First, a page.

Olive is a 16-year-old working in her parents’ deli. She is smart, curious, and wise beyond her years. She is also grounded—a second-generation Canadian stuck in the world between her parents’ overprotection and her friend’s desire to get out and live the hashtag life.
In Geordie Theatre’s production of Fear of Missing Out, we follow Olive as she navigates her inner struggles while trying to write a piece for her school paper about a recent string of harassments at local bus stops. As she examines her own experiences, she also tries to find her place in friendships with Insta-obsessed T-Star as well as Vincent, an aspiring forensic scientist on the autism spectrum.
Funny, poignant, at times infuriating, and touching on key issues that today’s generation seems to be so much better at spotting, Fear of Missing Out provides the audience with priceless reminders about how to spot harassment, what consent is, ways to speak up, and how to navigate all the grey areas in between. And of course how to find independence and form your own identity.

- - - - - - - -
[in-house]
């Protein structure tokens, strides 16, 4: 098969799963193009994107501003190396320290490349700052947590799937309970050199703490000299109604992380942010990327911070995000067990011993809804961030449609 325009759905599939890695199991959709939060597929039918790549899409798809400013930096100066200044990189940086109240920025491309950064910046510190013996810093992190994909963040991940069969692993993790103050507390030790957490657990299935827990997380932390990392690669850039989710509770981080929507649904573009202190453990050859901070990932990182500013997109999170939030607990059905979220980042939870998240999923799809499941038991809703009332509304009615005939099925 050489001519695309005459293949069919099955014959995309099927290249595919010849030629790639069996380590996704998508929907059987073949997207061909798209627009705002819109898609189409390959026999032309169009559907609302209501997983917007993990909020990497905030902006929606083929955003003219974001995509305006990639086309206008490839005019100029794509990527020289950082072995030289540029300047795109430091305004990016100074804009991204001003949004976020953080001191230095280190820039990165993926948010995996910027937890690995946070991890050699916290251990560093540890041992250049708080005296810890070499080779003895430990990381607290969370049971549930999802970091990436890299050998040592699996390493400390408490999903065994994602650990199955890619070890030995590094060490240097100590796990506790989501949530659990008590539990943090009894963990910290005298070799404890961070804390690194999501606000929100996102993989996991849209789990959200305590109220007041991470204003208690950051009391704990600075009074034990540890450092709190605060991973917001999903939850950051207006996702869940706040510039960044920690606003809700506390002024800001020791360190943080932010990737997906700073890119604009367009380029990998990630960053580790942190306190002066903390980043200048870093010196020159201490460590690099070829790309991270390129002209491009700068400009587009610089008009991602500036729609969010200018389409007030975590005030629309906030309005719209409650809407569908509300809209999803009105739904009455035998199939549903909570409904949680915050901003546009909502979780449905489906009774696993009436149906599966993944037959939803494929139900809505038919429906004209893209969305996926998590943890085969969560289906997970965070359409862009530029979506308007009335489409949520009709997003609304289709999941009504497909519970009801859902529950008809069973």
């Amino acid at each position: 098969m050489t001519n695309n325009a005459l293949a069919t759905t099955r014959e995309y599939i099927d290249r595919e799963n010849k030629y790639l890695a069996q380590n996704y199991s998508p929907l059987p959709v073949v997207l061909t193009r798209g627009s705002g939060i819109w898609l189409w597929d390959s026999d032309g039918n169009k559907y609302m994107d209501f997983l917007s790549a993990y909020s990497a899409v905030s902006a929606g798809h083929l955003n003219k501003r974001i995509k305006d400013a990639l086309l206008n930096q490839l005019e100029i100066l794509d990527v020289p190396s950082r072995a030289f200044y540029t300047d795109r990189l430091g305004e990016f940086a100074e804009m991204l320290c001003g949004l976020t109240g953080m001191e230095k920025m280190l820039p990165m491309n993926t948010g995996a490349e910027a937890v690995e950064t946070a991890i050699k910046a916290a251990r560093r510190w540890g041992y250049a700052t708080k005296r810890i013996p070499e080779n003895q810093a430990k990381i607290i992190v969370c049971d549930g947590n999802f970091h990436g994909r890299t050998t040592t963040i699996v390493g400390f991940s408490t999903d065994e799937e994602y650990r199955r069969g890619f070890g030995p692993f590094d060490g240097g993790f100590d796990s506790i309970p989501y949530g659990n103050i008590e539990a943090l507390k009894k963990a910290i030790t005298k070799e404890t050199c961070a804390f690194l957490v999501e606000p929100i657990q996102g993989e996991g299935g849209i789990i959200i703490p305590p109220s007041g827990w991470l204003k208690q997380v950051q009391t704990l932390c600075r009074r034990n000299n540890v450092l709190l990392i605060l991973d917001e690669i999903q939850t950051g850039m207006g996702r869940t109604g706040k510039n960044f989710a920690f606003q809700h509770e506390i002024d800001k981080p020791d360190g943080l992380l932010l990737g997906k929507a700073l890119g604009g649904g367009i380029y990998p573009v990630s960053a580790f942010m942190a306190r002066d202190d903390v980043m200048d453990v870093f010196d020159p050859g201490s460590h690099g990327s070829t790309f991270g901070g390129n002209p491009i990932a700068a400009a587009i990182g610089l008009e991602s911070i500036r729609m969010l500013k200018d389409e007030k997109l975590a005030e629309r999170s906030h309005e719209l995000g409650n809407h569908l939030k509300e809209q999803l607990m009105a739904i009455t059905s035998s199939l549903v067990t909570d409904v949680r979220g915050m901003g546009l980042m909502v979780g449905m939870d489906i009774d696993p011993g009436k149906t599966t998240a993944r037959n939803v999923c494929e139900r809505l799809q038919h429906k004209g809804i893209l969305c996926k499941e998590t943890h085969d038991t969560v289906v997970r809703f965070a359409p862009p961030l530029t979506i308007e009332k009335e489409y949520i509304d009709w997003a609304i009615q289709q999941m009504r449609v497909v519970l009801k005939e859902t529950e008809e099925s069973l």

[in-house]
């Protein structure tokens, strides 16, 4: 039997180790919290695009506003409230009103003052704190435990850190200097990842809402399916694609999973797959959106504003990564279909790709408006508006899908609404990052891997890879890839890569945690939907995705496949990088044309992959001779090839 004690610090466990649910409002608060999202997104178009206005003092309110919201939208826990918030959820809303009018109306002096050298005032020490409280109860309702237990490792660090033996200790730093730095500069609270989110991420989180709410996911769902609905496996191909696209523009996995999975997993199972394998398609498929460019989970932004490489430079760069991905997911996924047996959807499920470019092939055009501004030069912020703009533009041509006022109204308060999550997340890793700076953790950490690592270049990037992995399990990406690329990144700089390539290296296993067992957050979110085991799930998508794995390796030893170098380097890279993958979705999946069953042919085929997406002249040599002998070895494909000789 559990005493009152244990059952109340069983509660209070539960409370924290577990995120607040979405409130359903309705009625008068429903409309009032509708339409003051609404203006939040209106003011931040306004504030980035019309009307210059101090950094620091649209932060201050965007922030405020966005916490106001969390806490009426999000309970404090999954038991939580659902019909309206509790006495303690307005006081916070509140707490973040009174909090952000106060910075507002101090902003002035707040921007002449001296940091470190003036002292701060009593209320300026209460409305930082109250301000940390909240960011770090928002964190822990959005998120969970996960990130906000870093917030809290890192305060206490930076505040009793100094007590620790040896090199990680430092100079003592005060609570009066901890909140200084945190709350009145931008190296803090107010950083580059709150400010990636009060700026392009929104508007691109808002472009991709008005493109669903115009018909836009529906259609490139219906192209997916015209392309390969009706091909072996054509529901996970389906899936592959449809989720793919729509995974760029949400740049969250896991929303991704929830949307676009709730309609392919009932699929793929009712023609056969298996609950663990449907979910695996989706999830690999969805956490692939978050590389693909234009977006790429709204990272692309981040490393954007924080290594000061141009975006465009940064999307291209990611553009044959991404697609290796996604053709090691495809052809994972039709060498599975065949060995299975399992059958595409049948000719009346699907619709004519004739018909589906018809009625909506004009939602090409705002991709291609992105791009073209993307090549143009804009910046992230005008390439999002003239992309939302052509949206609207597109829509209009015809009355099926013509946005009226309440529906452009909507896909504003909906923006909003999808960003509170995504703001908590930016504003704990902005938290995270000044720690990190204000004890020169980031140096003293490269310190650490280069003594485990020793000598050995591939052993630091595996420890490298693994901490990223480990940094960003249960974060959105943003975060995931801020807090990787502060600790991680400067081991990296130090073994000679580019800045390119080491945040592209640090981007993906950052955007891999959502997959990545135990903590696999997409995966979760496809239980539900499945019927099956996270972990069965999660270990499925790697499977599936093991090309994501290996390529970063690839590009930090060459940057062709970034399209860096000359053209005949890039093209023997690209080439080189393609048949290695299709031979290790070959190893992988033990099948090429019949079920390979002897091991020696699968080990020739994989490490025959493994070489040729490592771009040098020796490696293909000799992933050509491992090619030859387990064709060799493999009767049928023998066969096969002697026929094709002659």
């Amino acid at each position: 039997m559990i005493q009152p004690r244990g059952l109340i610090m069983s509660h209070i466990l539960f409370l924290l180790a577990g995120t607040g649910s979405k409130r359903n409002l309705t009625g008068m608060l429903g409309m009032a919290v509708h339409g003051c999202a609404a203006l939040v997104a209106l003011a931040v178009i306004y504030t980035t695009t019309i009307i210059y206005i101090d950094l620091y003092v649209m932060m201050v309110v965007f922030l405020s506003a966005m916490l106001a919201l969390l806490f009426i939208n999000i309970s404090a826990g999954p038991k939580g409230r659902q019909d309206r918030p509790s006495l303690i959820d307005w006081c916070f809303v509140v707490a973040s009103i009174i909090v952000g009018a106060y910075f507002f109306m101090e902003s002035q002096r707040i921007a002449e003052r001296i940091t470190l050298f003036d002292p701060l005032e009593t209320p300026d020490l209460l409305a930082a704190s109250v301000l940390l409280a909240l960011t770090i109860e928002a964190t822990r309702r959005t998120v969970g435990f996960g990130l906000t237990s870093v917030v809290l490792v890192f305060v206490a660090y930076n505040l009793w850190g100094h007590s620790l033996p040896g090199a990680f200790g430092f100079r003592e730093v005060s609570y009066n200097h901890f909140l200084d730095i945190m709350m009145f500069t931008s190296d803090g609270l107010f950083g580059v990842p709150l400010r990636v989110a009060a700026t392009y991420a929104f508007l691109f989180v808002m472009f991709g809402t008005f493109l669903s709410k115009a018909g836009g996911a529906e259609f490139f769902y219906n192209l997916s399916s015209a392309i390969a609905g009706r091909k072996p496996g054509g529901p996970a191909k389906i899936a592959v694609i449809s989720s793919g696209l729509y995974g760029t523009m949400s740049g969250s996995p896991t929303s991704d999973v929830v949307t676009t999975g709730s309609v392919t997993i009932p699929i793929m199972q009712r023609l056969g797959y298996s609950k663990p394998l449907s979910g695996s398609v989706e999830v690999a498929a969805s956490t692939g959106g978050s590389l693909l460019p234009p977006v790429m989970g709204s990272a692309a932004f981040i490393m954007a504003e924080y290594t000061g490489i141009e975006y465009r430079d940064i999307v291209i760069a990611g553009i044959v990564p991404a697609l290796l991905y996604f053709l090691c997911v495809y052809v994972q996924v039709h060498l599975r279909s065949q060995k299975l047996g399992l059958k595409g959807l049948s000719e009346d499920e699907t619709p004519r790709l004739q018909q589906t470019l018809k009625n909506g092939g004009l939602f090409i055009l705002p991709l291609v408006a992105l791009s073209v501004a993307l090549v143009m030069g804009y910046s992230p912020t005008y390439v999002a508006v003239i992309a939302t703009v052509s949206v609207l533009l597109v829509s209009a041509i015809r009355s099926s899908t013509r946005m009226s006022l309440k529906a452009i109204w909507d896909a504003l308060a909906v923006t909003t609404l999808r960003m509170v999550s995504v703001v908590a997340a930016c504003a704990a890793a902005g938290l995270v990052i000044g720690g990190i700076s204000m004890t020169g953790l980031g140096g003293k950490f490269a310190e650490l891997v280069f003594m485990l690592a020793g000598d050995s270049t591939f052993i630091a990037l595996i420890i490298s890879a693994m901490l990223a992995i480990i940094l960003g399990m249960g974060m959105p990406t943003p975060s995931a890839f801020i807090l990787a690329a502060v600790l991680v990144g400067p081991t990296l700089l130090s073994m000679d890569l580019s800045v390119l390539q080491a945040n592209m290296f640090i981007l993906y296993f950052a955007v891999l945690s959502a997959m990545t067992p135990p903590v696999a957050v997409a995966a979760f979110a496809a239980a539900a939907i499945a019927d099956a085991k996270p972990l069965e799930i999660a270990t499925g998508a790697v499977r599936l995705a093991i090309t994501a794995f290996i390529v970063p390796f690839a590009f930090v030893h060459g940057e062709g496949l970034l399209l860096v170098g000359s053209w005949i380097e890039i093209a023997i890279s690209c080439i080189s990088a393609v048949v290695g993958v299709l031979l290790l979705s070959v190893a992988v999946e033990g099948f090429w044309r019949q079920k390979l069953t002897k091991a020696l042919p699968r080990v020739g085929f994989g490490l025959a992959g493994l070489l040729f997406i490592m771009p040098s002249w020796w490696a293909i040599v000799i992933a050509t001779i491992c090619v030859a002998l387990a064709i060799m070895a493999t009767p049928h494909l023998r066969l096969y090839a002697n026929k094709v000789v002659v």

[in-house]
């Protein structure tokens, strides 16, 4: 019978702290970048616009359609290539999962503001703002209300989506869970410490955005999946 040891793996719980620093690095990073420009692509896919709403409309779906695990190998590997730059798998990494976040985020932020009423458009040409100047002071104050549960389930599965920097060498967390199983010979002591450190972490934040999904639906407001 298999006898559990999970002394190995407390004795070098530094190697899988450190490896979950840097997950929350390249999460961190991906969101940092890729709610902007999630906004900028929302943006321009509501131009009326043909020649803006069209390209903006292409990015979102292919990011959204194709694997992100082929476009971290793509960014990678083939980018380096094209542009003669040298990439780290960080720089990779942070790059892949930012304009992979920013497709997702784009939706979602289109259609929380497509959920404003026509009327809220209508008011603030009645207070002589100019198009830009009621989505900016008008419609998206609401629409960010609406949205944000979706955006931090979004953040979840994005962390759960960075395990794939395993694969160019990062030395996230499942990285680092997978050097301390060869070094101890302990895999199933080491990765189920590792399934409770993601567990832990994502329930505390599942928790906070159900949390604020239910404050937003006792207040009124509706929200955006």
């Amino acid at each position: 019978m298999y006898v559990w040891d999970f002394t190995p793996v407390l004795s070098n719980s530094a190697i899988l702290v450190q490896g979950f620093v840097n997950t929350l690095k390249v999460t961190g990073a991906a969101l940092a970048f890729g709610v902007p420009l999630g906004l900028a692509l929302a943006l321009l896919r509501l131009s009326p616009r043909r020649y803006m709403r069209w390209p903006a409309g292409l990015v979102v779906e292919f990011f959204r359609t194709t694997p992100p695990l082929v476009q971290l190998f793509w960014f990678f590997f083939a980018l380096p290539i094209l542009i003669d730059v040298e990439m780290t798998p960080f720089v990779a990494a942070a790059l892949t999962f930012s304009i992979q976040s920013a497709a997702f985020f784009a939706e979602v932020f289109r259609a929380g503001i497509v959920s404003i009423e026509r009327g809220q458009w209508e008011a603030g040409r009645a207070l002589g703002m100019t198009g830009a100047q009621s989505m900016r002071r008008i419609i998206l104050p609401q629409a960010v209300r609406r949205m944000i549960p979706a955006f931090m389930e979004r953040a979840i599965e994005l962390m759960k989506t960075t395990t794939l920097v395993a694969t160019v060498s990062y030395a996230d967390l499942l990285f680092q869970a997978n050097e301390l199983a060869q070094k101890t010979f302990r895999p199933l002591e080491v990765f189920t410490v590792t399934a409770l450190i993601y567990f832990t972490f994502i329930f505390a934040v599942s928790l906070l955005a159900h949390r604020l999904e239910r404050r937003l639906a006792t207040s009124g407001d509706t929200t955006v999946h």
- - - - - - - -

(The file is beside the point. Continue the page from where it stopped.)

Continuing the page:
This is an excellent piece to bring your teens and tweens to. Or, like me, your 10-year-old who is just around the corner from this complex reality, ready to be armed with the right tools to navigate her way through.
In fact, I recruited my daughter Sarah to give her own review of the show—which she took in with riveted attention, thoughtful questions, and her own conclusions.
Fear of Missing Out plays Sunday February 9 at 4 p.m. before heading back out on its high-school tour. Get your tickets here.